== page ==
Site feature providing more detailed description, photos and other information for the butterfly observer
Photo 1 - Blackthorn Scrub Favoured By Brown Hairstreak
Strongest site for Brown Hairstreak in the county.
Many common species as well as occasional sightings of Chalkhill Blue, Dingy Skipper, Adonis Blue and Dark Green Fritillary due to proximity of chalk downland.
Unusual site on Crown (MoD) land comprising a network of tracks with thick hedgerows, scrub and woodland edge, making for easy walking and pleasant vistas.
Site seems to do well for butterflies despite lacking protected status (e.g. as nature reserve) or visible environmental management programme.
The village of Shipton Bellinger is tucked into the far north-west corner of Hampshire, close to the Wiltshire border. It is also situated close to the rolling chalk downland expanses of Salisbury Plain and its large military training area. Indeed the site described in this feature is on Crown (MoD) land just to the west of the village and consists of a network of tracks with thick hedgerows, scrub and woodland edge bordering arable farmland. The site does not have any special conservation designation (e.g. such as a nature reserve) nor a specific boundary, nor obvious environmental management programme, which, in a way, enhances its appeal.
Shipton Bellinger is one of two main locations in Hampshire where the elusive Brown Hairstreak can be found, and is presently the strongest site in the county for this species. The best time to visit for this butterfly is during August, starting with the first males early in the month, followed a few days later by the first females. Egg-laying activity commences during the second or third week and runs on until at least the beginning of September. The flight period tails off during mid/late September when faded individuals can still be seen. Brown Hairstreak are actually distributed in very low density over several square miles encompassing the Tidworth, Shipton Bellinger and Cholderton areas and thus could be encountered where the habitat includes abundant blackthorn in hedgerows or scrub, some tall trees (especially ash) and nectar sources such as brambles. At Shipton Bellinger, which is approximately in the middle of this area, there are several particular places to look for the species, all within a few minutes' walk from the village. There is parking in a small car park here (opposite the village hall) where there are some recycling bins.
From the car park take the track running due west. I use the word 'track' here rather loosely since there are actually two parallel tracks, the main one and a subsidiary one, with a wide, thick hedgerow between them. Along the main track there are occasional trees or groups of trees, including a few ash trees which are especially favoured by Brown Hairstreaks. They spend most of their time here, just perched on a leaf, feeding on aphid honeydew or on sap around the buds, occasionally flitting around the boughs, usually well above eye level. The ash trees are also usually where mating occurs. Waiting patiently below one of these ash trees will often produce a few sightings of Brown Hairstreak activity, although they do occasionally use other trees as perches. On the other hand, the subsidiary parallel track, which branches left from the main track after ~ 300m, provides a better chance of seeing individual hairstreaks low down (well the odd one if you are lucky!) especially towards its far end, close to where it re-joins the main track.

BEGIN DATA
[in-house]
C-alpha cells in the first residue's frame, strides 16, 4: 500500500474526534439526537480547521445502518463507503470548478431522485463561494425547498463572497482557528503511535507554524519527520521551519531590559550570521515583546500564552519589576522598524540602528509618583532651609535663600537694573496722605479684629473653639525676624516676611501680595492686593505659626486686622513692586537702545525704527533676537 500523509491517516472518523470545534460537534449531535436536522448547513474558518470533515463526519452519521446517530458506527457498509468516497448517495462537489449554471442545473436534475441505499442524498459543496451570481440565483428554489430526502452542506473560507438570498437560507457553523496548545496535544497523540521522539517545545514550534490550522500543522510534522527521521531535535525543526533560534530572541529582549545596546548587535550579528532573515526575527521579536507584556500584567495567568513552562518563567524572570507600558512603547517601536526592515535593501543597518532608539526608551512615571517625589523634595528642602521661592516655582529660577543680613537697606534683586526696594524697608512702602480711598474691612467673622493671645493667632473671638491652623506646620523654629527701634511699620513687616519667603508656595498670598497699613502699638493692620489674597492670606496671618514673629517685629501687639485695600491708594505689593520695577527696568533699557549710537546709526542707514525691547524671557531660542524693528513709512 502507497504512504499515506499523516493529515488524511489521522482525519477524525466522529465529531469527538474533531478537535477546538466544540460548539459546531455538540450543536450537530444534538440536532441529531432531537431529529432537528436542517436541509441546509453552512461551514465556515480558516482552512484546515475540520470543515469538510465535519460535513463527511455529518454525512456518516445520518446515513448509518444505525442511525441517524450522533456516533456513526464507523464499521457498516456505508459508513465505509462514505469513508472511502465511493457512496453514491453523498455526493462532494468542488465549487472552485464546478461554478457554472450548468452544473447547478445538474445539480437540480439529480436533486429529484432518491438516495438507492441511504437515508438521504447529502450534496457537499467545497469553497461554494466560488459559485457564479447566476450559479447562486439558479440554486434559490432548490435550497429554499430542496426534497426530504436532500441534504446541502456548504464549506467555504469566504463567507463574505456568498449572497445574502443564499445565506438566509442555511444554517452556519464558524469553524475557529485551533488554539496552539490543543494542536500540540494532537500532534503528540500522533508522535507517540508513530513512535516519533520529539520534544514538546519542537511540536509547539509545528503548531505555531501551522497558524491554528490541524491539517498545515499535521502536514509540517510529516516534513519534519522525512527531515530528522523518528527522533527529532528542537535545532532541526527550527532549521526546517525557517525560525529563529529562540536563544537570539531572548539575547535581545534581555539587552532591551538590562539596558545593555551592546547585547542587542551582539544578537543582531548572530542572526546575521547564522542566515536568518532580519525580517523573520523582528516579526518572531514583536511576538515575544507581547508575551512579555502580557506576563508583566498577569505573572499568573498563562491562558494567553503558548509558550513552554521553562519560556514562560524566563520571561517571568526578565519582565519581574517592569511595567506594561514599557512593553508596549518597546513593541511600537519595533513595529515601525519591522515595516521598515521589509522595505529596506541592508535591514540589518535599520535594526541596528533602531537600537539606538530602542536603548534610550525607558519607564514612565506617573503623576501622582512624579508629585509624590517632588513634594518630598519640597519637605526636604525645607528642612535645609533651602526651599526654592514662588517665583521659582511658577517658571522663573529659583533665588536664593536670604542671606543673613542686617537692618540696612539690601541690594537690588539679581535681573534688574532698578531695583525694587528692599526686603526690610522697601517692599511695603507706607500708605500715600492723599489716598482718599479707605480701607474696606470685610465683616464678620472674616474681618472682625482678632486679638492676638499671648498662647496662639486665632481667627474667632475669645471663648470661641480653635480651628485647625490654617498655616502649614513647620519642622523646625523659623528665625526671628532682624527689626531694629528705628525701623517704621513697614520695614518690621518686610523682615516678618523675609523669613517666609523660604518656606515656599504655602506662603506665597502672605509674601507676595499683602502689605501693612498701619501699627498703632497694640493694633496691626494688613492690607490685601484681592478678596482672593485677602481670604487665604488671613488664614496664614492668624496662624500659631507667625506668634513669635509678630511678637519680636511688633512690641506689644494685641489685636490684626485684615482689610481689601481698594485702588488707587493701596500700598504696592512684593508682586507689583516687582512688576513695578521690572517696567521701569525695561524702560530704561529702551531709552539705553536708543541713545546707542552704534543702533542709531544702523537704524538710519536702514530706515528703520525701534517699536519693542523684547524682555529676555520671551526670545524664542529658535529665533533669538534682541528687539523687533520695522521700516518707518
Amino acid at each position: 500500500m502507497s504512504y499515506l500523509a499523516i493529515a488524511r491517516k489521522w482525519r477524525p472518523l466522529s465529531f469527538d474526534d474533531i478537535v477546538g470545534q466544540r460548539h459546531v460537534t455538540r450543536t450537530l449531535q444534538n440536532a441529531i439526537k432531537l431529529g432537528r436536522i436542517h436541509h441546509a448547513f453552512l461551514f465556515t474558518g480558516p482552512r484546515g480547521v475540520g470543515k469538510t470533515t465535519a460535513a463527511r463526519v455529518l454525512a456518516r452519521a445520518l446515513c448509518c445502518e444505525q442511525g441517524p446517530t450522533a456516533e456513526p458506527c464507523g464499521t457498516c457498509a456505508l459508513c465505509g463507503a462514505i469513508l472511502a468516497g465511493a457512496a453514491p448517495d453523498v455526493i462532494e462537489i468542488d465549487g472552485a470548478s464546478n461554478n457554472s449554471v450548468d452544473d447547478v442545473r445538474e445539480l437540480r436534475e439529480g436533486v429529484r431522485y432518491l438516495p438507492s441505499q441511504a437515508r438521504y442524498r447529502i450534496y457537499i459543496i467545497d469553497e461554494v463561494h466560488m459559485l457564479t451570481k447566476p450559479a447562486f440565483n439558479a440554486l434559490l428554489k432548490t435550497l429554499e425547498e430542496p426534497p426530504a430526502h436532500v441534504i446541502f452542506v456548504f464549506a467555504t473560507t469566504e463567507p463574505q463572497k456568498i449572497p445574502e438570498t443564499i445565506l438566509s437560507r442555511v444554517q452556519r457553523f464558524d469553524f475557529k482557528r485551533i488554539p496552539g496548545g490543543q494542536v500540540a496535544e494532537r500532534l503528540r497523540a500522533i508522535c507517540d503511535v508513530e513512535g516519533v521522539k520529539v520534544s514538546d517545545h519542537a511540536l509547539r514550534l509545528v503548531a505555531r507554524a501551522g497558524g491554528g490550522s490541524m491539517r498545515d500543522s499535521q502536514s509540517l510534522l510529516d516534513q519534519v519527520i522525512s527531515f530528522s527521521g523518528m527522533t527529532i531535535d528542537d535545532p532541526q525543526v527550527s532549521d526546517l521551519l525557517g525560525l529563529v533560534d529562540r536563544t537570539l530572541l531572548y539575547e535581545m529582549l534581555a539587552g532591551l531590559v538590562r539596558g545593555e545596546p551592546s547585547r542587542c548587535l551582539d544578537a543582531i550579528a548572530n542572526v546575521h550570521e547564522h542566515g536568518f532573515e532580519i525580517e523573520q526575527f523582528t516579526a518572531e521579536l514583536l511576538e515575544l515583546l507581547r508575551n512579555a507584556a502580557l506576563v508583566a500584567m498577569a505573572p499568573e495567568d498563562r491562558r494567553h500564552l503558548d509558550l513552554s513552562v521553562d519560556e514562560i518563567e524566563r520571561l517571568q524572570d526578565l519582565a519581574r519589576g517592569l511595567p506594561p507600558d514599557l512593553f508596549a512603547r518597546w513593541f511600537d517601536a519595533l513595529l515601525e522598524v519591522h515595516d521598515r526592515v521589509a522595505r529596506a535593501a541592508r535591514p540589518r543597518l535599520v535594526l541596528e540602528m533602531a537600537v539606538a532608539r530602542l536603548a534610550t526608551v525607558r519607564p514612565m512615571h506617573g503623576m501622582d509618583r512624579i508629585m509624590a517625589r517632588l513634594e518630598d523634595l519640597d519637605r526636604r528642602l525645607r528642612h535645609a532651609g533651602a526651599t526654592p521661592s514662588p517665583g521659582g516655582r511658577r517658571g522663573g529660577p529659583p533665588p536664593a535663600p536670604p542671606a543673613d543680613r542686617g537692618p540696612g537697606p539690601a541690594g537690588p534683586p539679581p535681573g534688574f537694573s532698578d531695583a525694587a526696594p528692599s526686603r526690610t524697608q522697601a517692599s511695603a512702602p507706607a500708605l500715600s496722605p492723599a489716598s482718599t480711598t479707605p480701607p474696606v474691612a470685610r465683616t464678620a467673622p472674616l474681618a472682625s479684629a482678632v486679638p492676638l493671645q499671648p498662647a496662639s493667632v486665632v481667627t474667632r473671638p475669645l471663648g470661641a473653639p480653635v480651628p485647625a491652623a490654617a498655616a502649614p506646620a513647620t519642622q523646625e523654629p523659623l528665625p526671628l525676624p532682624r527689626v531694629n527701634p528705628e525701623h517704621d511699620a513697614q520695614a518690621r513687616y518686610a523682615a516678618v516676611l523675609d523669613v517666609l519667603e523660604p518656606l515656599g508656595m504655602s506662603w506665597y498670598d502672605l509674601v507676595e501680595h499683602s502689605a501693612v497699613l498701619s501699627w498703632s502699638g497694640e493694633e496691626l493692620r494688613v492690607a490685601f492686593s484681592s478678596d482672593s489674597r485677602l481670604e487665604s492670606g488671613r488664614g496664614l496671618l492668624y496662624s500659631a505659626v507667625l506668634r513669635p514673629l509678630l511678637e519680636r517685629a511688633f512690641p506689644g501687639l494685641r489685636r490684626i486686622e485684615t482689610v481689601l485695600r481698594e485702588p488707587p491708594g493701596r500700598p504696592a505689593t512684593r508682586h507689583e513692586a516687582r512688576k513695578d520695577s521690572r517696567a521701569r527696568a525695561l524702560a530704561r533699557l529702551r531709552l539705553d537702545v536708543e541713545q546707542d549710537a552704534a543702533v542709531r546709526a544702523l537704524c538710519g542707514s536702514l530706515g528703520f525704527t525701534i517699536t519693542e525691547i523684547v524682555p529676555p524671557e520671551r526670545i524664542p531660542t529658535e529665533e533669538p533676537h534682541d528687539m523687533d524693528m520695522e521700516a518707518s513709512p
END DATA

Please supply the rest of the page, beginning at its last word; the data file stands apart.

At this point a minor detour can be made into a field with tall Ash trees along the western boundary (here). Brown Hairstreaks are present in these trees too (binoculars needed) and they do occasionally descend to bask on low vegetation or feed, although I have only ever seen this once at this location!
Returning to the main track, continue along it until you reach a T junction, notably with a tall ash tree at the junction, overlooking an area of scrub. This scrub area (shown in the top photo and location arrowed here) is a good place to search for nectaring Brown Hairstreaks or egg laying females. In addition to common species, Dingy Skipper (in spring), Adonis Blue, Chalkhill Blue and Dark Green Fritillary are sometimes recorded here, but in low numbers and not every year, suggesting their breeding sites are in closeby areas of Salisbury Plain. Brown Argus on the other hand do appear to breed here in small numbers.
Photo 2 - Hedgerow Along The County Boundary Has Been Very Productive For Brown Hairstreak
Finally, the hedgerow in front of tall trees (photo 2 above and arrowed here) running along the western boundary of the scrub area has been one of the most productive locations for Brown Hairstreak in recent years. It has abundant brambles along its southern section, attracting males in particular, plenty of blackthorn along the northern section for egg-laying and all sheltered by trees, including ash at the northern extremity. This wooded margin marks the county boundary which thankfully is not respected by Brown Hairstreaks - the hedgerow and scrub just on the Wiltshire side of the border can also prove successful. A visit to Shipton Bellinger should also result in a good variety of other butterflies, including Brimstone, Red Admiral, Comma and Peacock which all enjoy the abundant nectar sources.